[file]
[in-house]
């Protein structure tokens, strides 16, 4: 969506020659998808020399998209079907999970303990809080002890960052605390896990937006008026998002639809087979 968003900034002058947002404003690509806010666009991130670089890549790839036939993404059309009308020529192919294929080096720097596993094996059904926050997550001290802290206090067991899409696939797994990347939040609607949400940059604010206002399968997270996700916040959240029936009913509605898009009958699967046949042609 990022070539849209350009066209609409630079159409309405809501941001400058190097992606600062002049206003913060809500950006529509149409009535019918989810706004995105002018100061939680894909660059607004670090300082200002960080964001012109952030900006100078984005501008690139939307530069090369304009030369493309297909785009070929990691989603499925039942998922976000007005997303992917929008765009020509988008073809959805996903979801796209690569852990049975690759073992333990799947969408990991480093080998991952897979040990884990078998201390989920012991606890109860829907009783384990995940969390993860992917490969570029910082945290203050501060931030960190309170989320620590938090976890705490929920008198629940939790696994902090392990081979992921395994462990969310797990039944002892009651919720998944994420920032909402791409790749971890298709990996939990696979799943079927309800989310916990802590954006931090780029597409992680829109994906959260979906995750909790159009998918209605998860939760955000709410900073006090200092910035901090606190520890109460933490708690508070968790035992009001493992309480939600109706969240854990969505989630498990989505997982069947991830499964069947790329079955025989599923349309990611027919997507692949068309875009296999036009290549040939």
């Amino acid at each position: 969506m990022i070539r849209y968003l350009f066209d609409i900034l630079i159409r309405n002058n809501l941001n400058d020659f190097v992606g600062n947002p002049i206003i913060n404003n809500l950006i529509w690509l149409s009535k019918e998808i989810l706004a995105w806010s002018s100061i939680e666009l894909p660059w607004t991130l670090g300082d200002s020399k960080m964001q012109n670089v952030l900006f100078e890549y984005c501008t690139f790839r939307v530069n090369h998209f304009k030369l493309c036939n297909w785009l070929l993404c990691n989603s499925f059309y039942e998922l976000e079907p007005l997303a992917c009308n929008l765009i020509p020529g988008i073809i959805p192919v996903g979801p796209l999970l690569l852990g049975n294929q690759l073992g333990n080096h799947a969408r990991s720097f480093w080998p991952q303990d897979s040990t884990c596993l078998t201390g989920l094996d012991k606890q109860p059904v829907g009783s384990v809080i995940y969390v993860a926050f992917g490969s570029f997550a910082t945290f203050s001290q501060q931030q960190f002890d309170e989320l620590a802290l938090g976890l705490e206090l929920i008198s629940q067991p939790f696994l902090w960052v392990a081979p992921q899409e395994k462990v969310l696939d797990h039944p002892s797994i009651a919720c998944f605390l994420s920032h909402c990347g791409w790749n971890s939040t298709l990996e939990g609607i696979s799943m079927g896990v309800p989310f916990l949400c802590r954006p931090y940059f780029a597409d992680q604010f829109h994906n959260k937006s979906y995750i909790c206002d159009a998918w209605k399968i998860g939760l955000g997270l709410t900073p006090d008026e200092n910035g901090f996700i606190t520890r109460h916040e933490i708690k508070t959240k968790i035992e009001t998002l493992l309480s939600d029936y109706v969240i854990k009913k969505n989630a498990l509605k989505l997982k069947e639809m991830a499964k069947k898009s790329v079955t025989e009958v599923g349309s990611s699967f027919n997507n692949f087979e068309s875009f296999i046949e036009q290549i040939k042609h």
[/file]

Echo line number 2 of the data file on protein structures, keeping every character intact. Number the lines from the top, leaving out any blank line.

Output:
């Protein structure tokens, strides 16, 4: 969506020659998808020399998209079907999970303990809080002890960052605390896990937006008026998002639809087979 968003900034002058947002404003690509806010666009991130670089890549790839036939993404059309009308020529192919294929080096720097596993094996059904926050997550001290802290206090067991899409696939797994990347939040609607949400940059604010206002399968997270996700916040959240029936009913509605898009009958699967046949042609 990022070539849209350009066209609409630079159409309405809501941001400058190097992606600062002049206003913060809500950006529509149409009535019918989810706004995105002018100061939680894909660059607004670090300082200002960080964001012109952030900006100078984005501008690139939307530069090369304009030369493309297909785009070929990691989603499925039942998922976000007005997303992917929008765009020509988008073809959805996903979801796209690569852990049975690759073992333990799947969408990991480093080998991952897979040990884990078998201390989920012991606890109860829907009783384990995940969390993860992917490969570029910082945290203050501060931030960190309170989320620590938090976890705490929920008198629940939790696994902090392990081979992921395994462990969310797990039944002892009651919720998944994420920032909402791409790749971890298709990996939990696979799943079927309800989310916990802590954006931090780029597409992680829109994906959260979906995750909790159009998918209605998860939760955000709410900073006090200092910035901090606190520890109460933490708690508070968790035992009001493992309480939600109706969240854990969505989630498990989505997982069947991830499964069947790329079955025989599923349309990611027919997507692949068309875009296999036009290549040939």